The week before Thanksgiving, John Harbaugh saw Calais Campbell sitting down for an end-of-day meal in the Ravens’ cafeteria.
Harbaugh does not spend a lot of time thinking about Campbell. Why would he? In a world framed by worry and uncertainty, Campbell is the weathered oak tree at the heart of the Ravens defense — tall, strong and true no matter what swirls around him.
After 14 years leading an NFL team, Harbaugh knows what a blessing it is to have a great player who grounds the entire operation. On this occasion, he felt compelled to tell Campbell so. “Hey man,” he said to the smiling giant with the raspy voice, “I really appreciate you.”
Campbell has played as long as Harbaugh has coached, and he does not take such moments of acknowledgment for granted. When he was a young defender for the Arizona Cardinals, he observed the seriousness of Pro Bowl safety Adrian Wilson, intent on maximizing every day he had left in the NFL. He spent time after practice with defensive end Bertrand “B-train” Berry, learning to time his first step to the quarterback’s cadence. Dwight Freeney taught him how to build tandem pass-rush plans and care for his body outside the team facility. There were so many wise men.
Even then, Campbell aspired to become a role model and teacher for the next generation. He wanted 15 years in the NFL, a mark he would reach if he decides to play next season.
“I did always want to be a player who left my mark on the game,” he said. Harbaugh’s thanks spoke to Campbell’s quest, now much closer to its end than to its beginning.
There’s not a speck of phoniness in the respect teammates and coaches express for him. The veterans feel a little sturdier standing beside No. 93. The young guys hope to have careers like his, even if they know that is exceedingly unlikely.
“Calais, he’s the ultimate man,” rookie linebacker Odafe Oweh said. “He just carries himself with so much respect and so much … his presence. He has a presence with the type of person he is. He’s just so respectable. He has so much knowledge for the game and outside the game, how to handle yourself as a pro and everything.”
Campbell did not exactly have a disappointing first season in Baltimore in 2020. He made his sixth Pro Bowl in seven years and peaked in the playoffs, when the Ravens held a pair of explosive offenses to 30 points combined. But a strained calf and a bout with COVID-19 cost him four games after he had not missed any since 2014, and he did not get his paws on quarterbacks as consistently as he had in peak seasons.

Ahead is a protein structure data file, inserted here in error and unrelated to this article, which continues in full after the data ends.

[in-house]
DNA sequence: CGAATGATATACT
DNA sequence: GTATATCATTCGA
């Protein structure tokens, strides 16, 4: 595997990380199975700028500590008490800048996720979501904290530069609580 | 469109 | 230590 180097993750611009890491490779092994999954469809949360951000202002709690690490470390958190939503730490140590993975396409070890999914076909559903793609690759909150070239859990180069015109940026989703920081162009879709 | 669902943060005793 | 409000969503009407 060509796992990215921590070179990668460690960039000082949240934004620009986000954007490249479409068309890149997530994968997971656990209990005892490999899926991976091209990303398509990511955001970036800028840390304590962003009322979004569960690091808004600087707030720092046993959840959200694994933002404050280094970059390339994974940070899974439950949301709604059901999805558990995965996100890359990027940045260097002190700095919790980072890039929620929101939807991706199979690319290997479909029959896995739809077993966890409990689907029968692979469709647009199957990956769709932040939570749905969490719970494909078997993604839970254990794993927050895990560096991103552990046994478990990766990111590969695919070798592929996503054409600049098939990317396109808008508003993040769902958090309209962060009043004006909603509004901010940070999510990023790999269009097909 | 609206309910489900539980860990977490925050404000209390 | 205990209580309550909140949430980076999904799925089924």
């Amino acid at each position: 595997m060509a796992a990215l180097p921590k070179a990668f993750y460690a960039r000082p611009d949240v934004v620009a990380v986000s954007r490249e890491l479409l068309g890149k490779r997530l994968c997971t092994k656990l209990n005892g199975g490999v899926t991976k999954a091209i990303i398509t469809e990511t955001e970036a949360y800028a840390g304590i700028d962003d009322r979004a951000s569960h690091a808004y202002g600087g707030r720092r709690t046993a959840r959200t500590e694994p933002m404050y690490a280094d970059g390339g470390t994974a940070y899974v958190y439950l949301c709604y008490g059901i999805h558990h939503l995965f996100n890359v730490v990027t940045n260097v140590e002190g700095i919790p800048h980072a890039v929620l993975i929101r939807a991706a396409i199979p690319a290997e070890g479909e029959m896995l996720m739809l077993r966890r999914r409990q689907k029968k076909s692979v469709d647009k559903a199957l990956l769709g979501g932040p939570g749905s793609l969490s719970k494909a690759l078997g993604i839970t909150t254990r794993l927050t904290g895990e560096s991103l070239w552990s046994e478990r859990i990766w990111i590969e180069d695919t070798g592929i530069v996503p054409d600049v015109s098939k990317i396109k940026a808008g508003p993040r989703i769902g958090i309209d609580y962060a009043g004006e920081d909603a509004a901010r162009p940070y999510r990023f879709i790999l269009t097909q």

He came back for his encore offering no guarantees that he would play past his current contract, which will run out at the end of this year. But he was the team’s most dominant defensive lineman from the first snap of training camp, and he has remained exactly that through the first 11 games of the season, playing at least 70% of defensive snaps in all but two (he missed the team’s win over the Cleveland Browns because he was in concussion protocol).
The team’s other veteran interior defenders, Campbell’s fellow “Monstars,” have faltered. Nose tackle Brandon Williams has missed four games and has not played with his usual force when active. Defensive end Derek Wolfe won’t play at all this year because of an ailing back.
Campbell, the oldest of the three at 35, has graded as the fourth-best defensive lineman in the NFL, according to Pro Football Focus. Few analysts mention him in the same breath as Aaron Donald or Myles Garrett. They see the half a sack and move on.
But you watch the Ravens on tape and almost every time they stuff a play at the line of scrimmage, Campbell is in the middle of the action. Teammates talk about his unselfishness, the way he occupies two or three blockers so they can make the sack or the tackle for loss.